Transmission: Birds become infected by direct contact with carrier birds, infected droppings or contaminated pens, feed and water. Bacteria are passed in the droppings of sick and carrier birds. Infection can be spread mechanically on shoes, feed bags, equipment, and from contamination by rodents and pets.

Treatment: Bacitracin and neomycin can be used singly or in combination. Other antibiotics and drugs such as tetracyclines, penicillin, Lincomycin, and Virginomycin are also effective. Consult a veterinarian for dose, route, and duration of treatment.

Prevention: Ulcerative enteritis is difficult to prevent in quail. When quail have access to their own droppings, this disease commonly occurs. To eradicate, depopulate stock, thoroughly clean and disinfect, and start over with young, clean stock.

 

 

http://www.merckvetmanual.com/mvm/poultry/ulcerative_enteritis/overview_of_ulcerative_enteritis_in_poultry.html

http://articles.extension.org/pages/68120/necrotic-and-ulcerative-enteritis-in-poultry

post #6 of 9
Thread Starter 

Thank you! I have been trying to find a vet all day that will take chickens with no luck. I did pick up some oxytetracycline last night, it was all the farm store had for chickens. If I treat her or the whole flock with that do you have any idea how long to give it to her and what the withdraw time would be? I searched and no one seems to know for sure. 

post #7 of 9

Look at this thread, she has 5 different brands (picture of each)  listed and the dosage for each one. As far as withdrawal I'm having a hard time locating that info as well. Again, @casportpony is way more knowledgeable in doses/medications than I can ever be, so I'm sure if you pm her she will be happy to help.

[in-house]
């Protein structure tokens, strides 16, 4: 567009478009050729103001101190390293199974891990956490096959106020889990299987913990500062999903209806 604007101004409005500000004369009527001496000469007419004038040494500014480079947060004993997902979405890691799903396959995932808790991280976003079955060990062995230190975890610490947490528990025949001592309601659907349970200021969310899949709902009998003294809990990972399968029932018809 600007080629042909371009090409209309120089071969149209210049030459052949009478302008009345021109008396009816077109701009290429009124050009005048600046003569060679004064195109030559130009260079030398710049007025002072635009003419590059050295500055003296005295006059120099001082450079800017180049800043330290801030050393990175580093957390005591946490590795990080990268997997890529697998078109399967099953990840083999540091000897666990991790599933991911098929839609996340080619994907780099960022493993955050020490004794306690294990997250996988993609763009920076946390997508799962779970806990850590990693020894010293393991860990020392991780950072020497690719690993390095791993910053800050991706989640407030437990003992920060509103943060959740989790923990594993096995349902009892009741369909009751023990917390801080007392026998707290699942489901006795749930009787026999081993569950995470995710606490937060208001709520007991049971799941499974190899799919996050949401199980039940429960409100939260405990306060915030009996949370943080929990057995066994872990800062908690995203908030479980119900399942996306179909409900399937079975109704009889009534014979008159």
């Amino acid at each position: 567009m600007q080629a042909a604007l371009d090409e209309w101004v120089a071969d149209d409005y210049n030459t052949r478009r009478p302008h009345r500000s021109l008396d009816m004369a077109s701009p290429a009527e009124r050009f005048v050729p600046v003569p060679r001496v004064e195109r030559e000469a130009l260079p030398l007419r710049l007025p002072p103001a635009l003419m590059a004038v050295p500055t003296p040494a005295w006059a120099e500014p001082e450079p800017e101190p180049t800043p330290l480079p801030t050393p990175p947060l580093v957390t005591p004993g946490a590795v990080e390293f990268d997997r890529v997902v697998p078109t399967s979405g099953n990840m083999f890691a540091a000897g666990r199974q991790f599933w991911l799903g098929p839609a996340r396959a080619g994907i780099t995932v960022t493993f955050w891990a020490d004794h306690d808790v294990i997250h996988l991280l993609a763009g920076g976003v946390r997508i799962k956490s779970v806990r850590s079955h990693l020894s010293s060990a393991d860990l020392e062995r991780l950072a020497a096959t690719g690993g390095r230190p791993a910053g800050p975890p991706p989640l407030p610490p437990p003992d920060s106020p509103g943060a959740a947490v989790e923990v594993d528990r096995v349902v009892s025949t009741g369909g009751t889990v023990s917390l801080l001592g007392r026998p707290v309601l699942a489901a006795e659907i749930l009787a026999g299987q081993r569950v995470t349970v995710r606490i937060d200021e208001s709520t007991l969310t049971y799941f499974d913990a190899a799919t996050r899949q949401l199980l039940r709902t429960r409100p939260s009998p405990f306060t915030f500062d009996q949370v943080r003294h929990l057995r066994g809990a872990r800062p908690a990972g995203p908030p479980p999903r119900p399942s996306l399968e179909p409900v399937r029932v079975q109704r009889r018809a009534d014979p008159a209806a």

http://www.backyardchickens.com/t/1073562/medications-that-can-be-used-in-poultry-no-prescription-needed

 

You may want to decide whether you need to dose your whole flock or just her. I would separate her and clean the run/coop (rake out as much poo as possible) to hopefully minimize any  spread/transmission if it is a bacterial infection. (can be spread/transmitted in poo - those blasted chickens walk thru everything :) )

 

Please do keep us updated and if you do find the withdrawal period let us know. It's always a learning experience here on BYC.

I hope she improves.

post #8 of 9
Thread Starter 

Thank you, I did message her, just waiting to hear back.  The oxytetracycline I bought is actually in that list so I was able to get dosing amounts. We did clean because my thoughts were the same, but they free range all day so I dont know what to do there. YES they walk on, over and through everything! But I wouldnt trade them for anything. ;) Thanks so much for your info and leading me to someone with possibly more.

post #9 of 9

Glad you were able to find the right dosage.

Keep us posted:)